|August 24, 2017
Contact: Whitney Ray
Phone: (850) 245-0150
|en Español||Print Version||Tweet|
TALLAHASSEE, Fla.—Twenty-five years ago today Hurricane Andrew struck South Florida. The Category 5 storm caused more than $25 billion worth of property damage and caused 44 direct and indirect fatalities in Florida. In the aftermath of the storm, looting, repair scams and price gouging complaints were reported to law enforcement and the Florida Attorney General’s Office.
“When Andrew hit 25 years ago, dozens of lives were lost, people were left homeless and businesses and entire neighborhoods were destroyed,” said Attorney General Bondi. “We cannot prevent a massive storm like Hurricane Andrew from impacting our state, but if we prepare now, we can minimize the damage and keep ourselves and our families safe.”
Following Hurricane Andrew, local, state and federal government agencies made changes to be better prepared to respond to major disasters and the chaos that often follows. The state enacted a law that prohibits price gouging during a declared state of emergency and gave the Florida Attorney General’s Office the authority to investigate price gouging complaints.
Now, state law prohibits extreme increases in the price of essential commodities, such as food, water, hotels, ice, gasoline, lumber and equipment, needed as a direct result of an officially declared emergency. Violators of the price gouging statute are subject to civil penalties of $1,000 per violation and up to a total of $25,000 for multiple violations committed in a single 24-hour period. In addition to the civil penalties for price gouging, state law criminalizes the sale of goods and services to the public without possession of an occupational license. Violators of the law can be charged with a second-degree misdemeanor.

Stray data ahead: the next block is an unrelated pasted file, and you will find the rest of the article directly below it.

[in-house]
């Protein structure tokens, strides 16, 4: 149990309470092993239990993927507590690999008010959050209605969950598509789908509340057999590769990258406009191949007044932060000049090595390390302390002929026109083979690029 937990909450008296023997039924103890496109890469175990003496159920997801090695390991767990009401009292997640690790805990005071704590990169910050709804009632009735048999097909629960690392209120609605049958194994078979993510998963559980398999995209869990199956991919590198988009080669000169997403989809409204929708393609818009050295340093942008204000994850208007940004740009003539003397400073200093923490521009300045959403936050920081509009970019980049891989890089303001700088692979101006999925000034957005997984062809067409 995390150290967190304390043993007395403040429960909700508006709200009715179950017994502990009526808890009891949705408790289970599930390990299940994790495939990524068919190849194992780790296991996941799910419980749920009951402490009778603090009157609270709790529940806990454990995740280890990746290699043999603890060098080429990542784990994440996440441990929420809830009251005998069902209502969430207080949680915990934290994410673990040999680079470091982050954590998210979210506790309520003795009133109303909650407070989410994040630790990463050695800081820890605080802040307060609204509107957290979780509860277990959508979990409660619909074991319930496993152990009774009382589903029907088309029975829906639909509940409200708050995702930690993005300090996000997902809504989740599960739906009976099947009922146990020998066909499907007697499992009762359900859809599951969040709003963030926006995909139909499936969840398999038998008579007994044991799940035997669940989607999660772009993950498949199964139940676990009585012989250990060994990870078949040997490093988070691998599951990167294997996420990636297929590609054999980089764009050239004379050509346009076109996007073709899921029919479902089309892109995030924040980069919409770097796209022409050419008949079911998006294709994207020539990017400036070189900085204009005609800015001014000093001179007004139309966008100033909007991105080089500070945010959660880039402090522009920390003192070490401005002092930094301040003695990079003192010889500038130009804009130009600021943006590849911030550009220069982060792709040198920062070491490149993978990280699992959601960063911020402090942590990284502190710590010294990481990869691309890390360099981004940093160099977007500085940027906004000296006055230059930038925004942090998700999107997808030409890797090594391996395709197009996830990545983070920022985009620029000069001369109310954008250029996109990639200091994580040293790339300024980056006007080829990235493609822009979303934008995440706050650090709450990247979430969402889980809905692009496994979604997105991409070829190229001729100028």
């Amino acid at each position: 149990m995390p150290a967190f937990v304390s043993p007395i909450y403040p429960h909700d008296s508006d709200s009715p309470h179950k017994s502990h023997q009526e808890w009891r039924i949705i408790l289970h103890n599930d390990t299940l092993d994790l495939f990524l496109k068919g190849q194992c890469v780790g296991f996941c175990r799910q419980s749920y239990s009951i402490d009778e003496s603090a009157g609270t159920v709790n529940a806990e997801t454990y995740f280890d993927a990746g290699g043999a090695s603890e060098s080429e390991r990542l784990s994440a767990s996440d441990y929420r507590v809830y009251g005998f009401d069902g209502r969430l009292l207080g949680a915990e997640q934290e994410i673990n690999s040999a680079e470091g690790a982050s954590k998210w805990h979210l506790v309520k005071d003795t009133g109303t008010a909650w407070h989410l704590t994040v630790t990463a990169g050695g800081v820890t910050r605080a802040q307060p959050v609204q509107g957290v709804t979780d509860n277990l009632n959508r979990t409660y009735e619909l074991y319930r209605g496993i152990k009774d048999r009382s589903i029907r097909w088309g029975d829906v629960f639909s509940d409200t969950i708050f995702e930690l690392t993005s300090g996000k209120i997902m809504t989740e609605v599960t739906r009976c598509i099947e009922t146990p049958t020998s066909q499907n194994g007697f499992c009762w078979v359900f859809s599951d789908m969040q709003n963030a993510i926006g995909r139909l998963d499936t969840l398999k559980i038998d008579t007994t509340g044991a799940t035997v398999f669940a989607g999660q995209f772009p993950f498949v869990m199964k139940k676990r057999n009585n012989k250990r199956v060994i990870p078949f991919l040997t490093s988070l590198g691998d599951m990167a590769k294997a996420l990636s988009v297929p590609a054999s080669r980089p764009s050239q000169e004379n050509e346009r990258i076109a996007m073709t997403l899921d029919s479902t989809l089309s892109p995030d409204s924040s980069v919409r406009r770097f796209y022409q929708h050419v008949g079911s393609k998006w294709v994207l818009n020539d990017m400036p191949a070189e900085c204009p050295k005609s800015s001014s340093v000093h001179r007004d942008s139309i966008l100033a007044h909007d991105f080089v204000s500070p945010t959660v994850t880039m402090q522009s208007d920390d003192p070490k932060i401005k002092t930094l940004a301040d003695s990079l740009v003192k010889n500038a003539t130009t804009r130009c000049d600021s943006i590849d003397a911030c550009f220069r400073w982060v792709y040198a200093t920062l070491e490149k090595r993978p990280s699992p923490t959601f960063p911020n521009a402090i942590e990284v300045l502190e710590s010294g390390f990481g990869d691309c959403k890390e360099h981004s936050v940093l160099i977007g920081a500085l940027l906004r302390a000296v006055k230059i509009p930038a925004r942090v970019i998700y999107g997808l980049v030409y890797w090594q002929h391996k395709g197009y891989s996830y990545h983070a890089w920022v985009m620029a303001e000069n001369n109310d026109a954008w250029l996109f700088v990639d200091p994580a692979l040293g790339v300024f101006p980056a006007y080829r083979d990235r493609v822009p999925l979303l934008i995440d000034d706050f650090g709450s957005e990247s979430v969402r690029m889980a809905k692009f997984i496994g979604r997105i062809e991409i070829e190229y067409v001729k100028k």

In the years following Andrew, Floridians have learned the dangers of not preparing for a storm. Every year, the Florida Attorney General’s Office releases its Hurricane Preparedness Guide—providing a checklist of preparedness items and tips on how to avoid price gouging and other storm related scams.
There are more than two months left of the Atlantic Hurricane Season and it is not too late to prepare. To view Attorney General Bondi’s Hurricane Preparedness Guide, click here.